Dinosaurs of the Riverway
January 17, 2013
Sometimes startling paddlers with its size and prehistoric look, sturgeon are gentle giants that inhabit both the Namekagon and St. Croix Rivers. A species that can live more than 100 years, measure more than 7 feet in length, and weigh more than 200 pounds, this fish is so important that the word Namekagon is derived from the Ojibwe "Name" or "Nah-muy", which means sturgeon.
Join us this Saturday to learn more about this ancient fish as Jeff Kampa, Wisconsin DNR Fisheries Scientist, presents the results of years of research. Learn about the current status of the sturgeon population in the Namekagon and upper St. Croix Rivers. In addition, explore the movement and distribution of sturgeon in the Riverway and the success of current and past stocking efforts in the Namekagon River.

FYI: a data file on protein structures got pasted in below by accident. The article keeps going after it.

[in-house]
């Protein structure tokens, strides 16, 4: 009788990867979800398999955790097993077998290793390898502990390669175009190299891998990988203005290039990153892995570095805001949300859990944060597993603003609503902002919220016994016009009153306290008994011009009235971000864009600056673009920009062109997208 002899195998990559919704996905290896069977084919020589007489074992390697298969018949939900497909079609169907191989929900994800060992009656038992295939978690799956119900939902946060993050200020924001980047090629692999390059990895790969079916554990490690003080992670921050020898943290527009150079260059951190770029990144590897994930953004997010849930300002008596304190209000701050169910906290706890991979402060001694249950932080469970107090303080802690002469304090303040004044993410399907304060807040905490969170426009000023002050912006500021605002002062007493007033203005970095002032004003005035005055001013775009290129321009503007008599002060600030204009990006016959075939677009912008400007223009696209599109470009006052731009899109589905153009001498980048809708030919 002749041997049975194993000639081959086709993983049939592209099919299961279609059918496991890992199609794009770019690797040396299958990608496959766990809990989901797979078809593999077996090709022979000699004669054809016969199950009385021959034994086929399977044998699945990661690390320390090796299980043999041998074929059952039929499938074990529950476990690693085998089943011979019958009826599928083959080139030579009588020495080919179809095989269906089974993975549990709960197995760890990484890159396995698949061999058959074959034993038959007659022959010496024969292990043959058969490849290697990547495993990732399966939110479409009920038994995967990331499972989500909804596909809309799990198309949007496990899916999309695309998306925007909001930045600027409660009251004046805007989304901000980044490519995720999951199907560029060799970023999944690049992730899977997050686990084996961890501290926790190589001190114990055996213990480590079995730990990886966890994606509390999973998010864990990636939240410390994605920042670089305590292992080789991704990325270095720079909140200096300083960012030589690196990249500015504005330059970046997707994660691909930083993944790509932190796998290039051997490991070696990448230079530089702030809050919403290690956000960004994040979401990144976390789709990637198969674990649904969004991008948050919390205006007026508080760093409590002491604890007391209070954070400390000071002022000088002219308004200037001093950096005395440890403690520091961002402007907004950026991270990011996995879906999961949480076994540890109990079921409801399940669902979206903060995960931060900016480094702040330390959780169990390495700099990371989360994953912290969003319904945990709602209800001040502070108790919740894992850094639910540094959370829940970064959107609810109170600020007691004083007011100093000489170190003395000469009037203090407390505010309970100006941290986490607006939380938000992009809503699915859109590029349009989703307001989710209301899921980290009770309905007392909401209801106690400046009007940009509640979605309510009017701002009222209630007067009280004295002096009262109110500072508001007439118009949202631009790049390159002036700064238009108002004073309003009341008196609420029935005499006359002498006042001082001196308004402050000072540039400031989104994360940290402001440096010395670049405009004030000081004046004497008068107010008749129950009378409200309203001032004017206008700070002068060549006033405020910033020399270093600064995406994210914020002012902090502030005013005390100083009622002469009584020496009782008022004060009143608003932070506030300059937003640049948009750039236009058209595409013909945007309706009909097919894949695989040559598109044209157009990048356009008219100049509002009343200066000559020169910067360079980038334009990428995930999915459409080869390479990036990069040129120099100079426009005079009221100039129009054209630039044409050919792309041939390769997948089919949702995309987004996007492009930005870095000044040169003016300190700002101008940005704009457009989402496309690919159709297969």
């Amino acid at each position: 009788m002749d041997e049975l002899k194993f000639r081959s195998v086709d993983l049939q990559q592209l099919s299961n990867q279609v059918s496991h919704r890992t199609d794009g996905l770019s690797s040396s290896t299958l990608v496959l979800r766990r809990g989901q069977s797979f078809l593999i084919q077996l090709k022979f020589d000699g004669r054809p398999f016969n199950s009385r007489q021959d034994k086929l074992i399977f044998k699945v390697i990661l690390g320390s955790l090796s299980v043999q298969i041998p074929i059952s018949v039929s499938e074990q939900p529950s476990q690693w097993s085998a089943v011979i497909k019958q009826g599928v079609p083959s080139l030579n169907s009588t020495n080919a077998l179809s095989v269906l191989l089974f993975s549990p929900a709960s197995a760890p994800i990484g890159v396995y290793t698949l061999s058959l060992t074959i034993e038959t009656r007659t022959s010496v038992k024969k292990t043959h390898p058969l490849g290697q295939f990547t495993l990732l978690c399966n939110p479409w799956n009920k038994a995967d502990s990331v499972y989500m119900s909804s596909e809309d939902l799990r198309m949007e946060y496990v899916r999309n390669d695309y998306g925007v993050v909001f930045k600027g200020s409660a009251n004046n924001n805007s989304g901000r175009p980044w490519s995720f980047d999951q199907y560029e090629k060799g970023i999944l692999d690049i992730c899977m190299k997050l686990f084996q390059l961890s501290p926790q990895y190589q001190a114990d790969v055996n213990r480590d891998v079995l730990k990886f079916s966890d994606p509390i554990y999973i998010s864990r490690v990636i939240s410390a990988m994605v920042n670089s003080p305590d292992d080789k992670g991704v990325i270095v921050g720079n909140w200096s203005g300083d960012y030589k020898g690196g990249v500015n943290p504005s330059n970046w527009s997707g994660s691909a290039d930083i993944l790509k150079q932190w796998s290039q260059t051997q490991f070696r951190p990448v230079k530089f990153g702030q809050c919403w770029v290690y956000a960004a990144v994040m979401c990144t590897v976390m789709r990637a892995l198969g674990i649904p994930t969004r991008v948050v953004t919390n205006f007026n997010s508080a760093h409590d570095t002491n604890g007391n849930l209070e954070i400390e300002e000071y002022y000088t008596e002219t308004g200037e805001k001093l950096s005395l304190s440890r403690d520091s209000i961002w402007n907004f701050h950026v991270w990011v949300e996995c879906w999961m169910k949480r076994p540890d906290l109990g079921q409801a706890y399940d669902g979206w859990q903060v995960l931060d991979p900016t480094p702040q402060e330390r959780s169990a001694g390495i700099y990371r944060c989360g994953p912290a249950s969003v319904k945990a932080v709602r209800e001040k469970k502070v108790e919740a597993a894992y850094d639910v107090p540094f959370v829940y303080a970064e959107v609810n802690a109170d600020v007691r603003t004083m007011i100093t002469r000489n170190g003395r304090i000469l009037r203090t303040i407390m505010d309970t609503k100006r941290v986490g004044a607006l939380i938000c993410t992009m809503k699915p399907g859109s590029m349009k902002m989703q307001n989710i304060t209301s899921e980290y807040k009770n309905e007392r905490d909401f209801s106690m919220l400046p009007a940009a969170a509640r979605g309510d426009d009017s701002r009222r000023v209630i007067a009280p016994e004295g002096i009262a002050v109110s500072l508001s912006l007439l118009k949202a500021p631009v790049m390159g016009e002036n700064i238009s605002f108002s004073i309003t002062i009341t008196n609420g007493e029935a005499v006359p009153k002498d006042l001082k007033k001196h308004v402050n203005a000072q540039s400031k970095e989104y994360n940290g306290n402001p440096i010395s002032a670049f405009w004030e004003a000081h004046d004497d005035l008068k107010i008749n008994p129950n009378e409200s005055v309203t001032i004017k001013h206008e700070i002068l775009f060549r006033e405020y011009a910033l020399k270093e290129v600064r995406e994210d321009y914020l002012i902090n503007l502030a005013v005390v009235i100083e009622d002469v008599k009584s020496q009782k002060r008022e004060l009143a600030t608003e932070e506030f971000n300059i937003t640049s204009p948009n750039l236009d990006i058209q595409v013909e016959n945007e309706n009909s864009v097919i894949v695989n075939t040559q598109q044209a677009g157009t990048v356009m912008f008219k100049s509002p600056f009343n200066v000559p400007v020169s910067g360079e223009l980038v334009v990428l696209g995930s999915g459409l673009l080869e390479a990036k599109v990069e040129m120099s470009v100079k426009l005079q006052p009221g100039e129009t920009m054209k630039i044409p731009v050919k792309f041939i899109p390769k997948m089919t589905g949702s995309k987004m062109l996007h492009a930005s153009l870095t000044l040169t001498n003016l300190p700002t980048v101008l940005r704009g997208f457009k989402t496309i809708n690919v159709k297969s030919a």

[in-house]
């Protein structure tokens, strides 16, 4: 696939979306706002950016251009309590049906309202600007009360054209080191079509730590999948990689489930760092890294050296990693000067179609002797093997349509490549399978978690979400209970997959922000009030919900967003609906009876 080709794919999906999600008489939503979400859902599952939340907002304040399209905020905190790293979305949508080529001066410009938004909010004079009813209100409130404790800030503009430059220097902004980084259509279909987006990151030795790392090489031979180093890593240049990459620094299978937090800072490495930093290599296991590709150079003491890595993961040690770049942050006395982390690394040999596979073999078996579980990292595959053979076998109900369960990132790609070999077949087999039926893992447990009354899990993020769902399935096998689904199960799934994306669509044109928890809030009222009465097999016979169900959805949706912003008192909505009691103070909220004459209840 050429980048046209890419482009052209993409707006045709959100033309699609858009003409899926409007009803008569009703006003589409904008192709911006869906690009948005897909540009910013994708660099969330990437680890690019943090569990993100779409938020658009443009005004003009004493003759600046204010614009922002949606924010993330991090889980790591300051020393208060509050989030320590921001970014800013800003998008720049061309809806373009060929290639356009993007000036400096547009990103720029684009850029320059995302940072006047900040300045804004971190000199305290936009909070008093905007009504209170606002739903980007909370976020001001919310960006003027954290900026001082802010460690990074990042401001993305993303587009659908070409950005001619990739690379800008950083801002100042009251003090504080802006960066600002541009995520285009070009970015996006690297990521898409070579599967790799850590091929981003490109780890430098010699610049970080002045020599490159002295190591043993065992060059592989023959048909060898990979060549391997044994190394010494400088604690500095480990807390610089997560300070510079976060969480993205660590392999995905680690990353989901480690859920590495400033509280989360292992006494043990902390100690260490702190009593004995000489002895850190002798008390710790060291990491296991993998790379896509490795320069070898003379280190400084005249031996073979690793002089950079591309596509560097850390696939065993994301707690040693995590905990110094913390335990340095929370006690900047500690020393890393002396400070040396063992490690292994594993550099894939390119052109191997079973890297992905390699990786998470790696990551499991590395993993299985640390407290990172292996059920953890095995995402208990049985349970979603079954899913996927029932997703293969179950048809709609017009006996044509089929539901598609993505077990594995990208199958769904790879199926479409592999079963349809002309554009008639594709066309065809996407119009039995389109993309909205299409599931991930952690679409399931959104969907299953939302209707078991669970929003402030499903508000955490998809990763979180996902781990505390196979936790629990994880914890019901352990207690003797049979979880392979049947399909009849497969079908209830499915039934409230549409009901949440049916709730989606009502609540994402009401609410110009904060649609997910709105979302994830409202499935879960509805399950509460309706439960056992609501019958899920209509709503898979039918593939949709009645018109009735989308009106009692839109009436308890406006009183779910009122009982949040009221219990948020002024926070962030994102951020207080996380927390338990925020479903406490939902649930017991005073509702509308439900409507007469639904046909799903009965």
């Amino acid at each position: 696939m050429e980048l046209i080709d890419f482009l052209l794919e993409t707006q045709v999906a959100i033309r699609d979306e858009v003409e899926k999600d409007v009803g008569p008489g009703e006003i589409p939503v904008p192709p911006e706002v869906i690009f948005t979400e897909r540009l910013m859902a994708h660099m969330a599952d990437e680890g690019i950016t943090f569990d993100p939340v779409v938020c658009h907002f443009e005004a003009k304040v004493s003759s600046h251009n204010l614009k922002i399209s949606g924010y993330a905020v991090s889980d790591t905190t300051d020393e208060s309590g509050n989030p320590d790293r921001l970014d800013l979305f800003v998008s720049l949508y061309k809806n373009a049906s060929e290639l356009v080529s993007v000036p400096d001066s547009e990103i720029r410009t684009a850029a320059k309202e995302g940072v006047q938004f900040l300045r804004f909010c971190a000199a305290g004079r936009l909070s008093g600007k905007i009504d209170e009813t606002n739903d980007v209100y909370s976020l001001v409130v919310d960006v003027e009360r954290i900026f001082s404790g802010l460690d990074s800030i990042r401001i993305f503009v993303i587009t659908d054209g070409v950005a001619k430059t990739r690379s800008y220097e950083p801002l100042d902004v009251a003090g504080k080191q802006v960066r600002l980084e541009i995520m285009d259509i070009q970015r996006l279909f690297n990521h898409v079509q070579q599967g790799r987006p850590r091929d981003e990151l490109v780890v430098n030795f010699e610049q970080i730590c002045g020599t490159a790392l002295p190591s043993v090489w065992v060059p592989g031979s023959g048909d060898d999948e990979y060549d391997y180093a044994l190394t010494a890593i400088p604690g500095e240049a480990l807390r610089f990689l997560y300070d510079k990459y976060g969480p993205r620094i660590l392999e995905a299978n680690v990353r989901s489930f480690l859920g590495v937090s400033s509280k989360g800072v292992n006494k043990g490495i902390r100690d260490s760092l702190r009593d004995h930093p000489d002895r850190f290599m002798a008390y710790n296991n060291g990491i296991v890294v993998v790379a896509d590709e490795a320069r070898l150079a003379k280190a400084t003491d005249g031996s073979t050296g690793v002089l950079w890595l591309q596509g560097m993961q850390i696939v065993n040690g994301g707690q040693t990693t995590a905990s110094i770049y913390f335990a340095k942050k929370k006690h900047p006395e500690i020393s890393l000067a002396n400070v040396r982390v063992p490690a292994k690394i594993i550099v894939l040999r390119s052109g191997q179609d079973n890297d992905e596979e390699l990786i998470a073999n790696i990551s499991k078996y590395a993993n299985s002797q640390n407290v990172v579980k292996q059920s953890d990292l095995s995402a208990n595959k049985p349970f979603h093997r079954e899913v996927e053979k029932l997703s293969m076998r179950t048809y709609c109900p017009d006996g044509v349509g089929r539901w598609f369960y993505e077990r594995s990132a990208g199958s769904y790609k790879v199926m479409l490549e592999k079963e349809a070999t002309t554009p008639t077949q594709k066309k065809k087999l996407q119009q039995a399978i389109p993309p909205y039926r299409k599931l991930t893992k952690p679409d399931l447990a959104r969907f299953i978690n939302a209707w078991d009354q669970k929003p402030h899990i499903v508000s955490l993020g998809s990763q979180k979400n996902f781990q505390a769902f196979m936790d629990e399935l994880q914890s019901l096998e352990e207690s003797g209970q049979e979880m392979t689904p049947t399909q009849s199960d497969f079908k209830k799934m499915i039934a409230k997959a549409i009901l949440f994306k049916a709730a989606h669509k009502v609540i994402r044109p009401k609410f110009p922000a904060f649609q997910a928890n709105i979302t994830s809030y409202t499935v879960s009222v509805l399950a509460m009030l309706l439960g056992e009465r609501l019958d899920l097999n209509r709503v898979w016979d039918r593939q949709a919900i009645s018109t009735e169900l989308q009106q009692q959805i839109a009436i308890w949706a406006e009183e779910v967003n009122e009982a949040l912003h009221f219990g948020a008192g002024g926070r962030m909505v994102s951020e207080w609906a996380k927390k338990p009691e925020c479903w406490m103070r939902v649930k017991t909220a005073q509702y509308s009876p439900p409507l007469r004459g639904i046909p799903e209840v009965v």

This presentation will be the kick off for our 2013 Speaker Series. The presentation is free and open to the public. It will take place at 10:00 a.m. on Saturday, January 19th at the St. Croix River Visitor Center, 401 North Hamilton Street, in St. Croix Falls, Wisconsin. Reservations are encouraged. To reserve a seat, call (715) 483-2274.
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Did You Know?
Water boatmen have no gills but rather trap air with the hairs on their legs and the air bubble encircles their bodies, making them appear shiny. Their front legs are short, their middle legs are long and slender and their back legs are shaped like paddles fringed with hair.